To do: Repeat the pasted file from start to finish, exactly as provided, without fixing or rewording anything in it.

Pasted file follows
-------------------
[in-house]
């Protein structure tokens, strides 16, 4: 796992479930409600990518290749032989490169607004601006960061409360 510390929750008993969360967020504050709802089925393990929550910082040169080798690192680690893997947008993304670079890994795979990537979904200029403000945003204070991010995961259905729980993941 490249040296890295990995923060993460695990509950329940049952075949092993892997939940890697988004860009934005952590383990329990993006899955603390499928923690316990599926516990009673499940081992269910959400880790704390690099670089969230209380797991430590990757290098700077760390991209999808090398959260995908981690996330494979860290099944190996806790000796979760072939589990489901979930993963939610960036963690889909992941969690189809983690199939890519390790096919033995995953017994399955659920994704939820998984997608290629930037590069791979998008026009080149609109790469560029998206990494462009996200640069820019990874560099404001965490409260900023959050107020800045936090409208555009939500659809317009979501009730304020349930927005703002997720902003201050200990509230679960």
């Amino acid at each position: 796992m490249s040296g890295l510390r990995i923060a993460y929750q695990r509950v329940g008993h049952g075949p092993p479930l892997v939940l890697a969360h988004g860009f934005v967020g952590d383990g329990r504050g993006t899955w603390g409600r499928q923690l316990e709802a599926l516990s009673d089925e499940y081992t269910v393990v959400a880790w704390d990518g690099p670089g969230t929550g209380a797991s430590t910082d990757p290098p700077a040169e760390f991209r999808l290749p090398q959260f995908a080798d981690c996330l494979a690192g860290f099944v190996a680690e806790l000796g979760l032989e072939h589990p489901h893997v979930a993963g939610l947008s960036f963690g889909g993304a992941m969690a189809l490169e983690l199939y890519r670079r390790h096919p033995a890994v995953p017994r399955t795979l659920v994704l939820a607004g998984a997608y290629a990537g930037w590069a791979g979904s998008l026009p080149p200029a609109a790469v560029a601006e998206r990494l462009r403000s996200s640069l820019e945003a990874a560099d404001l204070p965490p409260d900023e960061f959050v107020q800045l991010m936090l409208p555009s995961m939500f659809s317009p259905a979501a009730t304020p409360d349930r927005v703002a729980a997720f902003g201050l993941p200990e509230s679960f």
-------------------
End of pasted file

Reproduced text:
[in-house]
């Protein structure tokens, strides 16, 4: 796992479930409600990518290749032989490169607004601006960061409360 510390929750008993969360967020504050709802089925393990929550910082040169080798690192680690893997947008993304670079890994795979990537979904200029403000945003204070991010995961259905729980993941 490249040296890295990995923060993460695990509950329940049952075949092993892997939940890697988004860009934005952590383990329990993006899955603390499928923690316990599926516990009673499940081992269910959400880790704390690099670089969230209380797991430590990757290098700077760390991209999808090398959260995908981690996330494979860290099944190996806790000796979760072939589990489901979930993963939610960036963690889909992941969690189809983690199939890519390790096919033995995953017994399955659920994704939820998984997608290629930037590069791979998008026009080149609109790469560029998206990494462009996200640069820019990874560099404001965490409260900023959050107020800045936090409208555009939500659809317009979501009730304020349930927005703002997720902003201050200990509230679960």
């Amino acid at each position: 796992m490249s040296g890295l510390r990995i923060a993460y929750q695990r509950v329940g008993h049952g075949p092993p479930l892997v939940l890697a969360h988004g860009f934005v967020g952590d383990g329990r504050g993006t899955w603390g409600r499928q923690l316990e709802a599926l516990s009673d089925e499940y081992t269910v393990v959400a880790w704390d990518g690099p670089g969230t929550g209380a797991s430590t910082d990757p290098p700077a040169e760390f991209r999808l290749p090398q959260f995908a080798d981690c996330l494979a690192g860290f099944v190996a680690e806790l000796g979760l032989e072939h589990p489901h893997v979930a993963g939610l947008s960036f963690g889909g993304a992941m969690a189809l490169e983690l199939y890519r670079r390790h096919p033995a890994v995953p017994r399955t795979l659920v994704l939820a607004g998984a997608y290629a990537g930037w590069a791979g979904s998008l026009p080149p200029a609109a790469v560029a601006e998206r990494l462009r403000s996200s640069l820019e945003a990874a560099d404001l204070p965490p409260d900023e960061f959050v107020q800045l991010m936090l409208p555009s995961m939500f659809s317009p259905a979501a009730t304020p409360d349930r927005v703002a729980a997720f902003g201050l993941p200990e509230s679960f």